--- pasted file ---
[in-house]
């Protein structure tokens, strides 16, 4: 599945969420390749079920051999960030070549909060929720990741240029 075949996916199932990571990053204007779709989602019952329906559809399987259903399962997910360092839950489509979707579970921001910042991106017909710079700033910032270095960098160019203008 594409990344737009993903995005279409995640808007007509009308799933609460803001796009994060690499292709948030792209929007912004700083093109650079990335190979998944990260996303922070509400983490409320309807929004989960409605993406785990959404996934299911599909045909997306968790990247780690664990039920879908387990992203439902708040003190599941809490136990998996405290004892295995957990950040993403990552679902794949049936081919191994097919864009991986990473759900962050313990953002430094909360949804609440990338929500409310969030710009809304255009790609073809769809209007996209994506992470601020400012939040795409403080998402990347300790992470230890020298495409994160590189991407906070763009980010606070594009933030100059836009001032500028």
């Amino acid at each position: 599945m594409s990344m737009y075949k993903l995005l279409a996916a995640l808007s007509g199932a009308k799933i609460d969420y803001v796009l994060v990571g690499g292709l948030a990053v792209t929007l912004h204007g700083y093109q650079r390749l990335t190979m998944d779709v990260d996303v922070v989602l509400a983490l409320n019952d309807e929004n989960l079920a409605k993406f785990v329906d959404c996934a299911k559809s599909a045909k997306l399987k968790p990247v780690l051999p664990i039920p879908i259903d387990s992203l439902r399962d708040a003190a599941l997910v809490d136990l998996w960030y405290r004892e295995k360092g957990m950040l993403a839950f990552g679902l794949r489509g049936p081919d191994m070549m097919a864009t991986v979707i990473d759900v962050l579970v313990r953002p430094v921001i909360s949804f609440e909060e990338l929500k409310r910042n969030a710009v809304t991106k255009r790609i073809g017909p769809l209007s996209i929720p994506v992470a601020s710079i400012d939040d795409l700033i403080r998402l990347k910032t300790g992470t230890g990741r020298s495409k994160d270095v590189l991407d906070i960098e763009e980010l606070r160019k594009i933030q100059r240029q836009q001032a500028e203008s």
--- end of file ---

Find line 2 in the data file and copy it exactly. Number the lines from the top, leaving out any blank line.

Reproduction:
């Protein structure tokens, strides 16, 4: 599945969420390749079920051999960030070549909060929720990741240029 075949996916199932990571990053204007779709989602019952329906559809399987259903399962997910360092839950489509979707579970921001910042991106017909710079700033910032270095960098160019203008 594409990344737009993903995005279409995640808007007509009308799933609460803001796009994060690499292709948030792209929007912004700083093109650079990335190979998944990260996303922070509400983490409320309807929004989960409605993406785990959404996934299911599909045909997306968790990247780690664990039920879908387990992203439902708040003190599941809490136990998996405290004892295995957990950040993403990552679902794949049936081919191994097919864009991986990473759900962050313990953002430094909360949804609440990338929500409310969030710009809304255009790609073809769809209007996209994506992470601020400012939040795409403080998402990347300790992470230890020298495409994160590189991407906070763009980010606070594009933030100059836009001032500028």